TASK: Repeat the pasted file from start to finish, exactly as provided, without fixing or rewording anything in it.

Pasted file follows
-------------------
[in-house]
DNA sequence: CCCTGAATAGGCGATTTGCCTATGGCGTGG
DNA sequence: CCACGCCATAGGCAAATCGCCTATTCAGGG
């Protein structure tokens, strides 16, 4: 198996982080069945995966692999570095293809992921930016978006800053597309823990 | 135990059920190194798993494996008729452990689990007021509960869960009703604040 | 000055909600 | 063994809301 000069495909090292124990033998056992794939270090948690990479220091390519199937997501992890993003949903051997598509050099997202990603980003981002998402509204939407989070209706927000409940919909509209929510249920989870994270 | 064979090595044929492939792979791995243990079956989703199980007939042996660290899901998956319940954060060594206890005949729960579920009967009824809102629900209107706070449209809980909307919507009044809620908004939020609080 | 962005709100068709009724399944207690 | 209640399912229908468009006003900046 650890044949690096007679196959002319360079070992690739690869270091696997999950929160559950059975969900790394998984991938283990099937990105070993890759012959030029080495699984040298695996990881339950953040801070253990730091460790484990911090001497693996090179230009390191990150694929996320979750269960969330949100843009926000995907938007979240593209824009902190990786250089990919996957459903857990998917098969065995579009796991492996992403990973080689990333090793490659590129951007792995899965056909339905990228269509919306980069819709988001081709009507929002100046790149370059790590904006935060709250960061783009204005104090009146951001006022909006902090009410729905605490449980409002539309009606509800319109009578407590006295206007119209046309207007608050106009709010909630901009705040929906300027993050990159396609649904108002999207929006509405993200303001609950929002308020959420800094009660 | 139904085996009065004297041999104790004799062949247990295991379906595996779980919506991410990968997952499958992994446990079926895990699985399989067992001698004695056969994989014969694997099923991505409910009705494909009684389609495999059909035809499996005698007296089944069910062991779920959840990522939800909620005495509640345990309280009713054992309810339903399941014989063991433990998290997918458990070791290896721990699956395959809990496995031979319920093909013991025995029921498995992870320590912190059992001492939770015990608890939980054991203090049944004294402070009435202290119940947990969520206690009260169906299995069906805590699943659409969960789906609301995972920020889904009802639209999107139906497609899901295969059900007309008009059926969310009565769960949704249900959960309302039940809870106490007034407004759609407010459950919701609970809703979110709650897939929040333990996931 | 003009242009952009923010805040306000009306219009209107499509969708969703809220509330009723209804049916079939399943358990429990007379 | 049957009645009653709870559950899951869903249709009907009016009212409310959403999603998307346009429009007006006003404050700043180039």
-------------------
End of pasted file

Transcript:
[in-house]
DNA sequence: CCCTGAATAGGCGATTTGCCTATGGCGTGG
DNA sequence: CCACGCCATAGGCAAATCGCCTATTCAGGG
């Protein structure tokens, strides 16, 4: 198996982080069945995966692999570095293809992921930016978006800053597309823990 | 135990059920190194798993494996008729452990689990007021509960869960009703604040 | 000055909600 | 063994809301 000069495909090292124990033998056992794939270090948690990479220091390519199937997501992890993003949903051997598509050099997202990603980003981002998402509204939407989070209706927000409940919909509209929510249920989870994270 | 064979090595044929492939792979791995243990079956989703199980007939042996660290899901998956319940954060060594206890005949729960579920009967009824809102629900209107706070449209809980909307919507009044809620908004939020609080 | 962005709100068709009724399944207690 | 209640399912229908468009006003900046 650890044949690096007679196959002319360079070992690739690869270091696997999950929160559950059975969900790394998984991938283990099937990105070993890759012959030029080495699984040298695996990881339950953040801070253990730091460790484990911090001497693996090179230009390191990150694929996320979750269960969330949100843009926000995907938007979240593209824009902190990786250089990919996957459903857990998917098969065995579009796991492996992403990973080689990333090793490659590129951007792995899965056909339905990228269509919306980069819709988001081709009507929002100046790149370059790590904006935060709250960061783009204005104090009146951001006022909006902090009410729905605490449980409002539309009606509800319109009578407590006295206007119209046309207007608050106009709010909630901009705040929906300027993050990159396609649904108002999207929006509405993200303001609950929002308020959420800094009660 | 139904085996009065004297041999104790004799062949247990295991379906595996779980919506991410990968997952499958992994446990079926895990699985399989067992001698004695056969994989014969694997099923991505409910009705494909009684389609495999059909035809499996005698007296089944069910062991779920959840990522939800909620005495509640345990309280009713054992309810339903399941014989063991433990998290997918458990070791290896721990699956395959809990496995031979319920093909013991025995029921498995992870320590912190059992001492939770015990608890939980054991203090049944004294402070009435202290119940947990969520206690009260169906299995069906805590699943659409969960789906609301995972920020889904009802639209999107139906497609899901295969059900007309008009059926969310009565769960949704249900959960309302039940809870106490007034407004759609407010459950919701609970809703979110709650897939929040333990996931 | 003009242009952009923010805040306000009306219009209107499509969708969703809220509330009723209804049916079939399943358990429990007379 | 049957009645009653709870559950899951869903249709009907009016009212409310959403999603998307346009429009007006006003404050700043180039």